URLs du Jour


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  • P. J. O'Rourke, writing in the WaPo, has a modest proposal: It’s time to make rich people uncomfortable again.

    Lately there has been a lot of anger and indignation about income inequality. Some blame this on . . . income inequality. I blame it on rich people in T-shirts.

    I won’t mention Mark Zuckerberg by name. But, honestly, young man, you’re almost 35 years old, worth $72 billion, and you’re wearing your underwear in public.

    Peej is always worth reading. But the subtext… The article features an illustration with Zuck, Bill Gates, Elon Musk, Richard Branson,… and Jeff Bezos. Who (you probably don't need to be reminded) owns the WaPo.

    Even better, or worse, depending on your attitudes: Peej also complains:

    Rich people are also having fun — launching their own rocket ships, sending lewd selfies, buying private islands (Manhattan, for example). Having fun was something rich people didn’t used to do, at least not as far as we poor people could tell.

    And (as you also probably don't need to be reminded) two of those three examples are Bezos-relevant.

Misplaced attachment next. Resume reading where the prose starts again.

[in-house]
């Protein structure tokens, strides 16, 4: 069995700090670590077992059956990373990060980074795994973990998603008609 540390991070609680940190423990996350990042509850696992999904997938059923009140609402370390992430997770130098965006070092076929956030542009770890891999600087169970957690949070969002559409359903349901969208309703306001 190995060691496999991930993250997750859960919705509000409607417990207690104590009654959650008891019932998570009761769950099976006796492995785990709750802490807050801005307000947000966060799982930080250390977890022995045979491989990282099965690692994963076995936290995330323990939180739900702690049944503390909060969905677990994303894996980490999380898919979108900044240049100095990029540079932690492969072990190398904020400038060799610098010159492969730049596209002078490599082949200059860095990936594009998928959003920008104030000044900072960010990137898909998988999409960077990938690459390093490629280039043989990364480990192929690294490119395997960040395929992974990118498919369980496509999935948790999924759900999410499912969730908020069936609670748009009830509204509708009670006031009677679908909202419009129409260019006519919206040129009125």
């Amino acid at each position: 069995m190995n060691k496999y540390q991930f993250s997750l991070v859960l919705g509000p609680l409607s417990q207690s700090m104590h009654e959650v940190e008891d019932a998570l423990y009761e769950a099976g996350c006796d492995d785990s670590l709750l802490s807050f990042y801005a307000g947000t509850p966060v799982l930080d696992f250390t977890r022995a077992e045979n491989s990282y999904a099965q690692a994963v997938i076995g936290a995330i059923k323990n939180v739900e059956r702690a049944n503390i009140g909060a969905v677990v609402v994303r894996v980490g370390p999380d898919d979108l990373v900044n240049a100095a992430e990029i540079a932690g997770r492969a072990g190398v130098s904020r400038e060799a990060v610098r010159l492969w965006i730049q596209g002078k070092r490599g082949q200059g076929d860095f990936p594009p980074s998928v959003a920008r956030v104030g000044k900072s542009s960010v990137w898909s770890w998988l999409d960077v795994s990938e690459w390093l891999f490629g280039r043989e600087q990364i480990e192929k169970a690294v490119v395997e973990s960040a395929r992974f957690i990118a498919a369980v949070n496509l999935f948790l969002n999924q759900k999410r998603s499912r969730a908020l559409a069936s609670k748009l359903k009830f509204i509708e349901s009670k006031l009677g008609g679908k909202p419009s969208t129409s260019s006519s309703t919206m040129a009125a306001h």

I'm not sure what to make of that. I would expect Peej to take shots at Bezos. But I can't help but wonder what the fate of the relevant WaPo editors will be in the near future.

  • Guaranteed to make lefty heads explode is a New Republic article by Win McCormack, Socialism in No Country.

    There is now an organization in the United States called the Young Democratic Socialists of America (YDSA)—the youth wing of the older DSA. Unfortunately, no self-identified socialist regime in the world—all of which have been installed by professional revolutionists in the Marxist-Leninist tradition—has ever been the least bit democratic. No democratically elected legislative body has ever voted to take control of their nation’s “means of production,” except to the most modest extent. Jacobin magazine, which could reasonably serve as the house organ of the YDSA, points to Salvador Allende’s brief presidency of Chile as an example of a situation in which true socialism might have been democratically installed, had it not been for America’s intervention.